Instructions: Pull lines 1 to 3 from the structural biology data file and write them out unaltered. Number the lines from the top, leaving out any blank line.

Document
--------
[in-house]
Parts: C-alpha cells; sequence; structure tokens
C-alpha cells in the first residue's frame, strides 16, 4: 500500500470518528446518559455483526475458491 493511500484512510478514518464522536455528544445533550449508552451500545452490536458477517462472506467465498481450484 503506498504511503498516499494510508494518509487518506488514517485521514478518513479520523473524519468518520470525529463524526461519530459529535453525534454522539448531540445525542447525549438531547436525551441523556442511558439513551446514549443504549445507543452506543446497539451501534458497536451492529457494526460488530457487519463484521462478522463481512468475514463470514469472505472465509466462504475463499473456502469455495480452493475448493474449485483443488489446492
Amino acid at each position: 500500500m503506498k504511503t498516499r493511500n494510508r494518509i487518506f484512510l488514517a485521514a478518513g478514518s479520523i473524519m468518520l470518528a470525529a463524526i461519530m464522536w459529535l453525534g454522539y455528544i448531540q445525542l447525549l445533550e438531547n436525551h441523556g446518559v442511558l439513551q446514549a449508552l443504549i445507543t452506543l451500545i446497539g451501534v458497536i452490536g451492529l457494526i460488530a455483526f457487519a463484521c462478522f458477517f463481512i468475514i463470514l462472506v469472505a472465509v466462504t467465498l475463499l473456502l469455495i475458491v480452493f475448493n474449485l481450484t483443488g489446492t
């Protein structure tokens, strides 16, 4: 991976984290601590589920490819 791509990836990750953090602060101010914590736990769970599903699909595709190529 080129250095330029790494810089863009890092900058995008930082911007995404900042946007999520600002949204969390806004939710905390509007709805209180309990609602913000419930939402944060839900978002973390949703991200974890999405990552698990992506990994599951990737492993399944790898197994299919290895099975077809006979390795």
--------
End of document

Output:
[in-house]
Parts: C-alpha cells; sequence; structure tokens
C-alpha cells in the first residue's frame, strides 16, 4: 500500500470518528446518559455483526475458491 493511500484512510478514518464522536455528544445533550449508552451500545452490536458477517462472506467465498481450484 503506498504511503498516499494510508494518509487518506488514517485521514478518513479520523473524519468518520470525529463524526461519530459529535453525534454522539448531540445525542447525549438531547436525551441523556442511558439513551446514549443504549445507543452506543446497539451501534458497536451492529457494526460488530457487519463484521462478522463481512468475514463470514469472505472465509466462504475463499473456502469455495480452493475448493474449485483443488489446492